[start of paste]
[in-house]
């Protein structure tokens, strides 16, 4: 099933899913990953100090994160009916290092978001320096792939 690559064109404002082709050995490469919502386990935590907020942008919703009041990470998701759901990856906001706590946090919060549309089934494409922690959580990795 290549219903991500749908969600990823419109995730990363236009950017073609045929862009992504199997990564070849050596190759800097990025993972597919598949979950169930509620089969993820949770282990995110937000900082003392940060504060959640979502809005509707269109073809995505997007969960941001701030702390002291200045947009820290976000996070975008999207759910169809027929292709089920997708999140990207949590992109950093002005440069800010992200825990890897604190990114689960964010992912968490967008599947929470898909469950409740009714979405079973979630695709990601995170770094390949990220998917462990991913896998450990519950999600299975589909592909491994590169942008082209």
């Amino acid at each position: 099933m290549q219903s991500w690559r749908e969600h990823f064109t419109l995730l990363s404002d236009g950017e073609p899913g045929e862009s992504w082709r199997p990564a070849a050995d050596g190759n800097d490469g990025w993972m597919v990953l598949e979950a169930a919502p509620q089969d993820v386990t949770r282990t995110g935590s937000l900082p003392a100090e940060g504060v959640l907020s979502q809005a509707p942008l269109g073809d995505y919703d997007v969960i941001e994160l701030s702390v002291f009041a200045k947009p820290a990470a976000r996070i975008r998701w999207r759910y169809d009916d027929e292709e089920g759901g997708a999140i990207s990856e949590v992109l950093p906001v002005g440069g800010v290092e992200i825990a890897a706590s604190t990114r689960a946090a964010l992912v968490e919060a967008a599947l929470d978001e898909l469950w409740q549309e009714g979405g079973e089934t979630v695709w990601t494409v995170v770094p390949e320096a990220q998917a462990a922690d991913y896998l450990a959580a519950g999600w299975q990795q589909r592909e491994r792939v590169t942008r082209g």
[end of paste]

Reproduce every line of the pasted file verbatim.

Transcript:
[in-house]
């Protein structure tokens, strides 16, 4: 099933899913990953100090994160009916290092978001320096792939 690559064109404002082709050995490469919502386990935590907020942008919703009041990470998701759901990856906001706590946090919060549309089934494409922690959580990795 290549219903991500749908969600990823419109995730990363236009950017073609045929862009992504199997990564070849050596190759800097990025993972597919598949979950169930509620089969993820949770282990995110937000900082003392940060504060959640979502809005509707269109073809995505997007969960941001701030702390002291200045947009820290976000996070975008999207759910169809027929292709089920997708999140990207949590992109950093002005440069800010992200825990890897604190990114689960964010992912968490967008599947929470898909469950409740009714979405079973979630695709990601995170770094390949990220998917462990991913896998450990519950999600299975589909592909491994590169942008082209």
């Amino acid at each position: 099933m290549q219903s991500w690559r749908e969600h990823f064109t419109l995730l990363s404002d236009g950017e073609p899913g045929e862009s992504w082709r199997p990564a070849a050995d050596g190759n800097d490469g990025w993972m597919v990953l598949e979950a169930a919502p509620q089969d993820v386990t949770r282990t995110g935590s937000l900082p003392a100090e940060g504060v959640l907020s979502q809005a509707p942008l269109g073809d995505y919703d997007v969960i941001e994160l701030s702390v002291f009041a200045k947009p820290a990470a976000r996070i975008r998701w999207r759910y169809d009916d027929e292709e089920g759901g997708a999140i990207s990856e949590v992109l950093p906001v002005g440069g800010v290092e992200i825990a890897a706590s604190t990114r689960a946090a964010l992912v968490e919060a967008a599947l929470d978001e898909l469950w409740q549309e009714g979405g079973e089934t979630v695709w990601t494409v995170v770094p390949e320096a990220q998917a462990a922690d991913y896998l450990a959580a519950g999600w299975q990795q589909r592909e491994r792939v590169t942008r082209g």